Re: Online Paper: "Ideas are Not Replicators but Minds Are" by Liane Gabora

From: Keith Henson (
Date: Sat 18 Oct 2003 - 17:26:30 GMT

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    At 12:01 AM 17/10/03 -0600, you wrote:

    >I think Gabora's work is postulating as given many aspects that are still
    >in debate or outright wrong in Evolutionary Theory and in Biology.
    >Her main point is that ideas per se cannot be considered as replicators
    >since they by themselves do not replicate, and need to be embedded in a
    >worldview to be copied. This point is also raised in Biology, but only
    >substituting 'idea' with 'gene' and 'worldview' with 'genome' or
    >'organism'. This problem has spawned heated debate, and is most certainly
    >not a resolved question (ex. Gould vs. Dawkins).

    There is no doubt it is a *messy* question (see Dawkins' long and ultimately operational definition in _Extended Phenotype_) but I would say it doesn't matter that much as long as you understand the physical basis of the arguments.

    >To be fair, she does dedicate section 4.1 to this problem, but
    >nonchalantly states that genes always come packaged with other
    >complementary genes that dynamically in context act as replicators, and
    >since ideas not necessarily come packaged, only worldviews (a package in
    >itself) can work as replicators.

    Does a new popular song, a new hair style, a new way to lace up shoes, spreading in a population amount to a new worldview? We have seen novel genetic elements cross into fruit flies in the last 50 years and become virtually universal among wild flies. Gabora's argument applied to genetics would require considering such flies a new species.

    >Genes not only do not need to be packaged with others to replicate, as can
    >be proven with molecular biology techniques (which she parenthesizes,
    >presumably to minimize its implications), but also in nature, as with
    >single gene plasmids and free floating DNA fragments that can be
    >internalized by protozoa.

    Viruses as well. People can debate endlessly if viruses are "alive," but I doubt anyone with a cold would doubt they are replicators! (Nasty ones at that.) And there is no question that viruses lack most of the molecular machinery needed to replicate.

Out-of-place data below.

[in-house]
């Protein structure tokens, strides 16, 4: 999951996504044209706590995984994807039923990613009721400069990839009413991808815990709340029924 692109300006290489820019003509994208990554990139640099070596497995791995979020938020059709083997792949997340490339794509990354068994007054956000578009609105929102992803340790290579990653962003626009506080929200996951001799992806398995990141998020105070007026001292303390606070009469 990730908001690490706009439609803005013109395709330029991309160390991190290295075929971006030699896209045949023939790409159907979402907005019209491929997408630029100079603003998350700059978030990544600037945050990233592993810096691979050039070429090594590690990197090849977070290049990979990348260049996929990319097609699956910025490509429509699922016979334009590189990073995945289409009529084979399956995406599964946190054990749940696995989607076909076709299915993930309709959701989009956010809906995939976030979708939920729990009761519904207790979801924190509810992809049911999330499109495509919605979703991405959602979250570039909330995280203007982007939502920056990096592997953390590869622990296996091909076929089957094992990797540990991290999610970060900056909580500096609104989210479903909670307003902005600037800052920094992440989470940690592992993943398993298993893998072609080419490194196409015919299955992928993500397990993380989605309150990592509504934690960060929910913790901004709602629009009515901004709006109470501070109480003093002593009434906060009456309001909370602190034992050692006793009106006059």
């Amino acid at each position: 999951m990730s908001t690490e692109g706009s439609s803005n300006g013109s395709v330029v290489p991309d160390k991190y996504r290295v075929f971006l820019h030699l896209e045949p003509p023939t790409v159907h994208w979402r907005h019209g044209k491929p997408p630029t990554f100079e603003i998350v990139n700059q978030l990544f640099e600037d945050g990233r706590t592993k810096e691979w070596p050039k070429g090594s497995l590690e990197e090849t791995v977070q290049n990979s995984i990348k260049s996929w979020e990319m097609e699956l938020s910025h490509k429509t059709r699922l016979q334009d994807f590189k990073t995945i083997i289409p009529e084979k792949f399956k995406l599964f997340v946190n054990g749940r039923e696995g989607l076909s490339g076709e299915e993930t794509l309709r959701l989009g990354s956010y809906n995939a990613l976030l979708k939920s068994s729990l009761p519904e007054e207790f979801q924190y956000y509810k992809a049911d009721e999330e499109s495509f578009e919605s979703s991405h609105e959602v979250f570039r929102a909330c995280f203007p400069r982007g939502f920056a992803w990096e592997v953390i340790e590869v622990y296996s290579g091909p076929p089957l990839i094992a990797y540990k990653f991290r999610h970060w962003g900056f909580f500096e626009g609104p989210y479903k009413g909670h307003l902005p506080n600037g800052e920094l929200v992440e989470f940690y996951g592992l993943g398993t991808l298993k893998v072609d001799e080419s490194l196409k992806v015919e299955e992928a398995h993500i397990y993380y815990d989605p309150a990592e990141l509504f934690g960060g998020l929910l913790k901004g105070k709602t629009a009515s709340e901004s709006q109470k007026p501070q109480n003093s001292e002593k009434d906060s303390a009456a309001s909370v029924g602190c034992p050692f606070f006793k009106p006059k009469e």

>By this I am not daring to make stand as to whether the single gene or the
    >whole genome is the unit of evolution,

    I don't think you need a hard answer to this question to understand that evolution is changes in the frequencies (of something) in the genome as a result of selection. The typical operational effect is that a different protean is produced, for example the one for sickle cell that--where malaria occurs--conveys a survival advantage. Dawkins eventually opted for an operational definition, a length of DNA that was not so long as to be broken up by crossovers before it had a chance to affect its own frequency in the population (paraphrase). He was not happy with this definition, but felt it was the best he could do. (It was a long time ago, but I doubt anyone has done better. Some words are like "string" simply don't have a fixed length dimension.)

    > but I am merely making the point that this is debatable even in
    > Evolutionary biology, so that importing one of the sides of the debate as
    > a given in biology, so that she can apply them to cultural evolution,
    > really demerits the point of the argument.

    It certainly does. There is an attraction to taking contrary positions you think will get attention even if it doesn't make a lot of sense. I know this motivates some people (not to name names here). If this is what is going in Gabora's case, it makes me very sad. I do know that papers which present memes as I have done get very little comment.

    >The point that was interesting, was the argument for cultural evolution
    >using non coded primitive replicators, whatever they may be.

    "Non coded primitive replicators" reminds me of "arithmetic without numbers" or perhaps "chemistry without elements."

    Keith Henson

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